Schmidt steers clear of contentious issues.
By Saurav Sen
NEW DELHI: It’s been a tale of two victories and two maiden visits. When Google Executive Chairman Eric Schmidt wound up his maiden trip to India on Thursday evening, he must have been just as smug and satisfied as the Indian cricketers were last week while exiting the Mohali cricket stadium after thrashing the Australians at home for the third time in a row. The cricketers had excelled and won. So did Schmidt. Even the critics would admit, Google’s three-day charm offensive had been beautifully scripted and very well-orchestrated. Such was the high profile positioning of the visit — with the government, online corporatedom and media alike — that even Egyptian President Mohammed Morsi’s maiden visit to India got drowned in the din.
Schmidt’s first ever visit was primarily to address the Big Tent Activate Summit — a Google and Guardian co-hosted roadshow which started in Europe some years ago, and found its way to the Indian capital for the first time. He spoke to Guardian Editor-in-Chief Alan Rusbridger, quite a bit in jest, which the audience lapped up. The rub-off on India’s aspiration to be an internet superpower, seemed complete in the three days Schmidt spent in the country.
It was only natural that the former CEO and figurehead of the world’s largest Internet company attracted the cream of Indian media and Internet space. For the rest, Schmidt himself reached out – from Union Communications and Information technology minister Kapil Sibal to Prime Minister’s Technology Advisor, Sam Pitroda, and even to President Pranab Mukherjee. Narendra Modi, chief minister of Gujarat and of late the poster boy of Indian politics, was roped in for a Google + hangout session. It couldn’t have got any more high-profile than this. Entrepreneurs, both present and future, had already rubbed shoulders with Schmidt, first in Bengaluru on Tuesday and in Delhi on Wednesday. Senior editors got their turn over breakfast on Thursday.
Schmidt was the Internet’s most vocal evangelist in the garb of a professor, who started off gustily, asking “Which internet would India choose?” in an edit page article in The Times of India, on the morning of his arrival. That set the tone of his interviews that followed. India has got its priorities wrong, he said in an interview, pointing at the government’s complacency and teaching a lesson or two at every step. Every word of what Schmidt said made perfect sense. Every logic and reasoning passed muster. There are roughly 600 million mobile phone users in India, there are about 130 million Internet users, but there are only about 20 million broadband users. So by any definition, India is under-penetrated. And in our book we talk a lot about the importance of the next 5 billion. There are only 2 billion people on Internet in the world today. And many of those 5 billion would be coming from India. So imagine a situation 5 to 10 years from now. When there are a billion people on the Internet, will they be significantly different from the first 100 million users? I’m sure there will be many more languages and they won’t be so English-focused.”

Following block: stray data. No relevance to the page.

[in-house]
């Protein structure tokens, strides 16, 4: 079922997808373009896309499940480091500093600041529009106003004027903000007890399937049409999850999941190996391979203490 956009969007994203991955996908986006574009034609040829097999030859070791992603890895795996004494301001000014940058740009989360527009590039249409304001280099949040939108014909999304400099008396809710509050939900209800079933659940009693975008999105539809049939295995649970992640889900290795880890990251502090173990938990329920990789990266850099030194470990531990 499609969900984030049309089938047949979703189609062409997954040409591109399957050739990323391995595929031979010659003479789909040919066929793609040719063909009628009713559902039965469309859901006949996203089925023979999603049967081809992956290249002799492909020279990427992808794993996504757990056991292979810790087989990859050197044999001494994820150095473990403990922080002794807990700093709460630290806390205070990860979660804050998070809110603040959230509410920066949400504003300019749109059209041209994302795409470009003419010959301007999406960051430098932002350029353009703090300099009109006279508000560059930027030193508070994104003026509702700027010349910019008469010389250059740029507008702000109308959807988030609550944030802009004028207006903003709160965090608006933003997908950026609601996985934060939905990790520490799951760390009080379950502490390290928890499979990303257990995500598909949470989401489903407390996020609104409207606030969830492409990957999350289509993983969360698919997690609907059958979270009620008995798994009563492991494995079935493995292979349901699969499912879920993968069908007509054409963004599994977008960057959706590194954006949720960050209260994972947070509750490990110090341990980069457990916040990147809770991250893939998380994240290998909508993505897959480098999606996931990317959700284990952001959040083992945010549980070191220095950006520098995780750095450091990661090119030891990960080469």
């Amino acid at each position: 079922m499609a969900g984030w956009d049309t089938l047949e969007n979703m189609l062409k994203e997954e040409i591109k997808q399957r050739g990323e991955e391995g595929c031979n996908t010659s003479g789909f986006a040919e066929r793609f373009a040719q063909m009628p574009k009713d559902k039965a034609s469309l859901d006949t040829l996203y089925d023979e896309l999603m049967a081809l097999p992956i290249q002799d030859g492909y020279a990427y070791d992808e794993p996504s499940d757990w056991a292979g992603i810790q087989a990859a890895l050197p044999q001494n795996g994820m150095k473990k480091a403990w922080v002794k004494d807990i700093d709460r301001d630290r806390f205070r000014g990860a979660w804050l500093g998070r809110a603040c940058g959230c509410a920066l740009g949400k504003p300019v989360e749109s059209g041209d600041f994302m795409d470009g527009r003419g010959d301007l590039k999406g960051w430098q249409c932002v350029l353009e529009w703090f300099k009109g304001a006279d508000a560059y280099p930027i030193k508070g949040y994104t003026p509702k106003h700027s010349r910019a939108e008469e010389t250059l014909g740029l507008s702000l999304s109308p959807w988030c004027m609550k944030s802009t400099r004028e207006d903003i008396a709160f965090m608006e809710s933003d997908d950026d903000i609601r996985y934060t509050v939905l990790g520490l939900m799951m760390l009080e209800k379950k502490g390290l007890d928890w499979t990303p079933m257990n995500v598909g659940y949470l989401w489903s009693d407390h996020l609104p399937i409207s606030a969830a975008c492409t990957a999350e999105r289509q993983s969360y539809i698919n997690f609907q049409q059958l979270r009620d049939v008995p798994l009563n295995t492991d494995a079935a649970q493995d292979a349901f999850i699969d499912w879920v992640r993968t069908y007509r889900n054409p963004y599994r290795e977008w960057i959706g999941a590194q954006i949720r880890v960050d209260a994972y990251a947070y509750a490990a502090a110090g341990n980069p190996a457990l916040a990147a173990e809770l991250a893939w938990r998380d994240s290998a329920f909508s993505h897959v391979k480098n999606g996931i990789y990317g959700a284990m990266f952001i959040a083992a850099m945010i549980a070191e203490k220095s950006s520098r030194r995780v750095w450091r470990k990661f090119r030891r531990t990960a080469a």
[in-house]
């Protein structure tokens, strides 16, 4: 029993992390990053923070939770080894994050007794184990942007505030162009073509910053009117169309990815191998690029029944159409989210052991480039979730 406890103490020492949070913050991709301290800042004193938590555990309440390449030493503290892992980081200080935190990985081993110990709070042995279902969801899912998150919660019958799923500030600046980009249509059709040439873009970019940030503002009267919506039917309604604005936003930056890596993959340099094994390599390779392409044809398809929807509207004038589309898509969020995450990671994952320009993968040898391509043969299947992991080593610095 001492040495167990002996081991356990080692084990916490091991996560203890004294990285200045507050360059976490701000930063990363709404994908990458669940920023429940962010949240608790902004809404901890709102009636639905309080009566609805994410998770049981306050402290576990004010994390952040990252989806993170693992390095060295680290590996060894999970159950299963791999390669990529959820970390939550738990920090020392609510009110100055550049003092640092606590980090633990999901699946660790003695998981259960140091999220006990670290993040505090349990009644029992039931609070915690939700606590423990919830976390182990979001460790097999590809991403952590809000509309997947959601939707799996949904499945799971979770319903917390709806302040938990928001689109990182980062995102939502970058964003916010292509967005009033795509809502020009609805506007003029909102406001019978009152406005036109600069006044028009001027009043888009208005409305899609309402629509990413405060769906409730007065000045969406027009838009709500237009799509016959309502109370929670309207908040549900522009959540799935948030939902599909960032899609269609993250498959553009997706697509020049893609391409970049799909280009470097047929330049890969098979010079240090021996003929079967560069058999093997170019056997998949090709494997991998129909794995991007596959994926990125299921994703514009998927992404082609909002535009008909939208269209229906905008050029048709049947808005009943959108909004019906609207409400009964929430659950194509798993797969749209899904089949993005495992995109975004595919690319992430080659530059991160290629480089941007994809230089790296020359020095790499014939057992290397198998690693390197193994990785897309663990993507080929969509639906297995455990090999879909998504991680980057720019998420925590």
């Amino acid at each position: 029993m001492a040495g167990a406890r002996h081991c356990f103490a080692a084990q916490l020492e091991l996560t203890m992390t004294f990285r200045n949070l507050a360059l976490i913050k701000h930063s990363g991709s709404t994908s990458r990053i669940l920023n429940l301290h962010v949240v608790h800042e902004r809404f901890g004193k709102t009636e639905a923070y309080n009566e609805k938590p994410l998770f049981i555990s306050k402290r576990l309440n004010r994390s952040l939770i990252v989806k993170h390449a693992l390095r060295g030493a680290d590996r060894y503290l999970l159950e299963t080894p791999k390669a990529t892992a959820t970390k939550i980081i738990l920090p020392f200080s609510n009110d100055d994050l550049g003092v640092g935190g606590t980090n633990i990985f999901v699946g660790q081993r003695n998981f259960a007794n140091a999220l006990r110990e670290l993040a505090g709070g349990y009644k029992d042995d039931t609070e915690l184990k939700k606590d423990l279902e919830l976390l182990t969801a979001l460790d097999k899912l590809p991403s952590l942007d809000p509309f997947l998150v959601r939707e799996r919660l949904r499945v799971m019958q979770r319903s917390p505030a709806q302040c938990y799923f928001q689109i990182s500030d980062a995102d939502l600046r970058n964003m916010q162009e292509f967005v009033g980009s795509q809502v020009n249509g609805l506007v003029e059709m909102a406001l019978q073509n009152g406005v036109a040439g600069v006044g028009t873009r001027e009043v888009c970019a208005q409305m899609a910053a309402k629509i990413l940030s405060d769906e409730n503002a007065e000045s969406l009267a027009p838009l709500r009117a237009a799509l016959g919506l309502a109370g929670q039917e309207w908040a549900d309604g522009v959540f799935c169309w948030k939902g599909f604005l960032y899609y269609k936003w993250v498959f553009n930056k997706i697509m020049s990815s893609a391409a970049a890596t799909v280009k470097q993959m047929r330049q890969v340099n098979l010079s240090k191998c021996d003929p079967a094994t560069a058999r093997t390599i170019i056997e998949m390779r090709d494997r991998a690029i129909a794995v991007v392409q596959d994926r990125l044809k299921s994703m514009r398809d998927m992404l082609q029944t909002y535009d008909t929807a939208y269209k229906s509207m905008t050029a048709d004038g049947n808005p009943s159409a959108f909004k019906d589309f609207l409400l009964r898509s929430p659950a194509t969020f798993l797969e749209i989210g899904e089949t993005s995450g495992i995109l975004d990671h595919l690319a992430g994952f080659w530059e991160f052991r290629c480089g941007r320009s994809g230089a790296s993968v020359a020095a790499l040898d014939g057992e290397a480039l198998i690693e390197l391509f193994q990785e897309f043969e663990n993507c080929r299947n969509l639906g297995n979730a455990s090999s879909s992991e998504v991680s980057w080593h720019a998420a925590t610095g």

When the professor is right, students bow and listen. So did the ministers, policymakers, entrepreneurs over three days. It almost seemed that India needed Google. Of course India needs Google. And Twitter. Facebook, Microsoft, Amazon and the others too. “India needs the Internet, but the Internet needs India too,” clarified Minister Kapil Sibal, in his keynote, perhaps alluding to Schmidt’s tone. That, when married to Guardian Editor-in-Chief Alan Rusbridger’s jestful quip to Schmidt, “ You are the Internet,” then made better reasoning for Schmidt’s keenness to grow a market, of which Google already controls 97 per cent. Google needs India for its next big growth story. It was as much business, as it was Internet evangelism. And nobody seemed to mind. The awe of the brand only got nods of appreciation from the audience.
Amid all his hard talking and vision articulations, however, Schmidt steered clear of contentious issues. The recent privacy violation verdict in the United States, or the impending anti-trust verdict in the European Commission are blots that Google loves not to mention. Google’s ambitions of entering into vertical business domains such as travel and maps have had repercussions in the US. Google has been accused of burying competitors deep in its search engine rankings in categories such as local information, travel, shopping in favour of its own products. Expedia, Nextag, Yelp, Foundem — the list of complainants isn’t too nondescript. There is no reason to believe that Indian businesses, too, won’t get hit by Google’s vertical expansion plans. The core accusation is of unfair practice — overriding automated algorithms with discretionary intervention to favour its own properties. Interestingly, commenting on the future of search and page ranks, Schmidt said on Thursday, “Our algorithms incredibly sophisticated. But ultimately, we have to make a choice, who’s first, who’s second and who’s third. Computers are very good with infinite memory problems or needle-in-the haystack problems, they are very bad in judgment or human thinking.”
At a time when the Competition Commission of India is probing two cases of misuse of dominance, filed by Bharatmatrimony.com and CUTS International – the first such suits against Google in India, the hype over Schmidt’s visit has certainly thrown a veil of perception management, well done at that, which could, in some subtle ways, conceal the blemishes of conduct and highlight the beauty of Google’s compelling persona. But, honestly, good show! (Global India Newswire)
Saurav Sen is a Digital Media Consultant and Commentator